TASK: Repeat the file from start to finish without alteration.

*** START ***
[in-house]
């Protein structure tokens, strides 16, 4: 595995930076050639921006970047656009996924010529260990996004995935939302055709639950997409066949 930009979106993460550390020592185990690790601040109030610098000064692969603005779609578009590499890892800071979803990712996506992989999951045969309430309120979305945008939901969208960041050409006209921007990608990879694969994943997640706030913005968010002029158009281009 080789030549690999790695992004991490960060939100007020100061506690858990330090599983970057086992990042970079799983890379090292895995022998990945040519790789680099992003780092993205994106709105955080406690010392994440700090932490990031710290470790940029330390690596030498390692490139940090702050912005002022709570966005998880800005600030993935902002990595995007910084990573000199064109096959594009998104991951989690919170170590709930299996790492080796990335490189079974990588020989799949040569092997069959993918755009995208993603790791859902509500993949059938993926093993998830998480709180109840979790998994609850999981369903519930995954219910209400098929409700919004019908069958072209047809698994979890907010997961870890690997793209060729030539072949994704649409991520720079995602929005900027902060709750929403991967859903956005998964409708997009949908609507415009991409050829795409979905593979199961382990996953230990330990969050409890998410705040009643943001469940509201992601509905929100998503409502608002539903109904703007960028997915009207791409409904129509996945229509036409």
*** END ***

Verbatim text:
[in-house]
């Protein structure tokens, strides 16, 4: 595995930076050639921006970047656009996924010529260990996004995935939302055709639950997409066949 930009979106993460550390020592185990690790601040109030610098000064692969603005779609578009590499890892800071979803990712996506992989999951045969309430309120979305945008939901969208960041050409006209921007990608990879694969994943997640706030913005968010002029158009281009 080789030549690999790695992004991490960060939100007020100061506690858990330090599983970057086992990042970079799983890379090292895995022998990945040519790789680099992003780092993205994106709105955080406690010392994440700090932490990031710290470790940029330390690596030498390692490139940090702050912005002022709570966005998880800005600030993935902002990595995007910084990573000199064109096959594009998104991951989690919170170590709930299996790492080796990335490189079974990588020989799949040569092997069959993918755009995208993603790791859902509500993949059938993926093993998830998480709180109840979790998994609850999981369903519930995954219910209400098929409700919004019908069958072209047809698994979890907010997961870890690997793209060729030539072949994704649409991520720079995602929005900027902060709750929403991967859903956005998964409708997009949908609507415009991409050829795409979905593979199961382990996953230990330990969050409890998410705040009643943001469940509201992601509905929100998503409502608002539903109904703007960028997915009207791409409904129509996945229509036409």